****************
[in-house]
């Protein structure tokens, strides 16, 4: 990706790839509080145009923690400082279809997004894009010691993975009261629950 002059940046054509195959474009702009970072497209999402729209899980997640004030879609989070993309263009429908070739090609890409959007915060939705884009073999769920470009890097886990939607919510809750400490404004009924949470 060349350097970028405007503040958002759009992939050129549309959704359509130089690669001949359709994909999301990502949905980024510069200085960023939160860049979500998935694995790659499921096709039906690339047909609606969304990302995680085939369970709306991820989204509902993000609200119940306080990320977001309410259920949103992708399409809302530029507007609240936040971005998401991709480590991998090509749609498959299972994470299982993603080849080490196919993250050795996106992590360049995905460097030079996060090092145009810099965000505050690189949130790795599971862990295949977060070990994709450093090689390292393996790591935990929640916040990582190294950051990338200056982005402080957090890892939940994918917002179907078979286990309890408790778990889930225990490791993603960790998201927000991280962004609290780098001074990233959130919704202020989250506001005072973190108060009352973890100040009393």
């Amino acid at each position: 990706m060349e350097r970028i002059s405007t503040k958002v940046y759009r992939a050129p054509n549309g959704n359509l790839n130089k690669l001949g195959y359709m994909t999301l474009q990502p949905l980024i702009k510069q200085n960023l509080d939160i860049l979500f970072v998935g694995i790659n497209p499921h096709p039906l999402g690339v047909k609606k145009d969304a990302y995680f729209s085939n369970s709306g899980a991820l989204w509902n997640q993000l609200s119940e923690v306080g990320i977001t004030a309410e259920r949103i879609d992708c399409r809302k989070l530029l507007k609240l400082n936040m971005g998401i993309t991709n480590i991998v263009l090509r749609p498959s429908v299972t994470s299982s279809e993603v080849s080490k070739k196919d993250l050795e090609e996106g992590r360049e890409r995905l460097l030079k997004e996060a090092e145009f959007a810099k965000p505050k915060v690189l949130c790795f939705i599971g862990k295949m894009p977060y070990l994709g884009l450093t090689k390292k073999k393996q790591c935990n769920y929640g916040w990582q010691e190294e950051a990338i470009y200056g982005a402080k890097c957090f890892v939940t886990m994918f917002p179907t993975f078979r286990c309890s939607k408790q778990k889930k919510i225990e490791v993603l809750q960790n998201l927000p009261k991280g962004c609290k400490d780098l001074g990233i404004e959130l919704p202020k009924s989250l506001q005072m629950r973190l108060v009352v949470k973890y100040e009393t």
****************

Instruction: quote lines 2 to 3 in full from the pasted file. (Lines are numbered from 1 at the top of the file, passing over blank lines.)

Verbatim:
């Protein structure tokens, strides 16, 4: 990706790839509080145009923690400082279809997004894009010691993975009261629950 002059940046054509195959474009702009970072497209999402729209899980997640004030879609989070993309263009429908070739090609890409959007915060939705884009073999769920470009890097886990939607919510809750400490404004009924949470 060349350097970028405007503040958002759009992939050129549309959704359509130089690669001949359709994909999301990502949905980024510069200085960023939160860049979500998935694995790659499921096709039906690339047909609606969304990302995680085939369970709306991820989204509902993000609200119940306080990320977001309410259920949103992708399409809302530029507007609240936040971005998401991709480590991998090509749609498959299972994470299982993603080849080490196919993250050795996106992590360049995905460097030079996060090092145009810099965000505050690189949130790795599971862990295949977060070990994709450093090689390292393996790591935990929640916040990582190294950051990338200056982005402080957090890892939940994918917002179907078979286990309890408790778990889930225990490791993603960790998201927000991280962004609290780098001074990233959130919704202020989250506001005072973190108060009352973890100040009393």
């Amino acid at each position: 990706m060349e350097r970028i002059s405007t503040k958002v940046y759009r992939a050129p054509n549309g959704n359509l790839n130089k690669l001949g195959y359709m994909t999301l474009q990502p949905l980024i702009k510069q200085n960023l509080d939160i860049l979500f970072v998935g694995i790659n497209p499921h096709p039906l999402g690339v047909k609606k145009d969304a990302y995680f729209s085939n369970s709306g899980a991820l989204w509902n997640q993000l609200s119940e923690v306080g990320i977001t004030a309410e259920r949103i879609d992708c399409r809302k989070l530029l507007k609240l400082n936040m971005g998401i993309t991709n480590i991998v263009l090509r749609p498959s429908v299972t994470s299982s279809e993603v080849s080490k070739k196919d993250l050795e090609e996106g992590r360049e890409r995905l460097l030079k997004e996060a090092e145009f959007a810099k965000p505050k915060v690189l949130c790795f939705i599971g862990k295949m894009p977060y070990l994709g884009l450093t090689k390292k073999k393996q790591c935990n769920y929640g916040w990582q010691e190294e950051a990338i470009y200056g982005a402080k890097c957090f890892v939940t886990m994918f917002p179907t993975f078979r286990c309890s939607k408790q778990k889930k919510i225990e490791v993603l809750q960790n998201l927000p009261k991280g962004c609290k400490d780098l001074g990233i404004e959130l919704p202020k009924s989250l506001q005072m629950r973190l108060v009352v949470k973890y100040e009393t």